Christopher D. Carothers, Ph.D.

Associate Professor
Computer Science
Rensselaer Polytechnic Institute

Presentation

Time Warp Discrete-Event Simulations on Terascale Supercomputers

Discrete-event simulation techniques are used to model a host of complex systems ranging from large-scale networks (i.e., a significant fraction of the Internet) to next generation petascale supercomputer systems. However, because of the computational demand of these models, they must be run on state-of-the-art supercomputer systems. Time Warp is a synchronization protocol that allows a parallel discrete-event simulation to speculatively process event computations, but handles event ordering errors when they occur. The aim of our research is to investigate the performance and overall scalability of a Time Warp discrete-event simulator on both Blue Gene/L and Blue Gene/P supercomputers. On Blue Gene/L, we find that strong scaling out to 16,384 processors is possible. In terms of event-rate, we observed 2.47 billion events per second for a PCS telephone network model when executed on 32,768 processors. At the time, this is the first multi-billion event rate achieved for any Time Warp model. On Blue Gene/P, we are able to push Time Warp performance even further where we obtained 12.5 billion events per second using 65,536 processors for the PHOLD benchmark model.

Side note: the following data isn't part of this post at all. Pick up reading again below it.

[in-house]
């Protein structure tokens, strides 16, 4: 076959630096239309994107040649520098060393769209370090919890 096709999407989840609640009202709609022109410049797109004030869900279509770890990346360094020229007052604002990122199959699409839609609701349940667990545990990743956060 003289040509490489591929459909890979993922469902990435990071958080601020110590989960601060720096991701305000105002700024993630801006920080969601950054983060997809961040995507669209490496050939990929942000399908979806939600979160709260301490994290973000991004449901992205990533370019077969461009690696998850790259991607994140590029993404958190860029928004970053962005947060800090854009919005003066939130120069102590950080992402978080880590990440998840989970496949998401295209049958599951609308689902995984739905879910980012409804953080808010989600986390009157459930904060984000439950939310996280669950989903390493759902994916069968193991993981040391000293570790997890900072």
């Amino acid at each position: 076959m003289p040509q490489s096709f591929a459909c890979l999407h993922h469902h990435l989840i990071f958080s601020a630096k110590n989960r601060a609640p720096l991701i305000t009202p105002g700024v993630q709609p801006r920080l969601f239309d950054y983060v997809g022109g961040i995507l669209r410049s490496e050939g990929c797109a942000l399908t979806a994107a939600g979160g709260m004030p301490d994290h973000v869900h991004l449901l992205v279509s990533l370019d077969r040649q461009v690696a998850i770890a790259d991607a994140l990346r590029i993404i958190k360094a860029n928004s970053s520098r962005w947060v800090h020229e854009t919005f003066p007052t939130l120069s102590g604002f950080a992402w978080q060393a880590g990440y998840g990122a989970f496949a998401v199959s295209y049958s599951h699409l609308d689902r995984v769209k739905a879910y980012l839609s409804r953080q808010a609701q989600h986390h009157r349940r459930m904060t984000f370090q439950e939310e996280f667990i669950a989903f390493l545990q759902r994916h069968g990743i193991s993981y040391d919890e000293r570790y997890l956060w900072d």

Biography

Dr. Carothers is an Associate Professor in the Computer Science Department at Rensselaer Polytechnic Institute. He received the Ph.D., M.S., and B.S. from Georgia Institute of Technology in 1997, 1996, and 1991, respectively. Prior to joining RPI, he was a research scientist at the Georgia Institute of Technology. Currently, Dr. Carothers is an Associate Editor for the ACM Transactions on Computer Modeling and Simulations as well as SIMULATION: Transactions of the Society for Modeling and Simulation International. His research interests include high-performance parallel and distributed computing, simulation, networking and computer architecture.

updated: 2008-10-15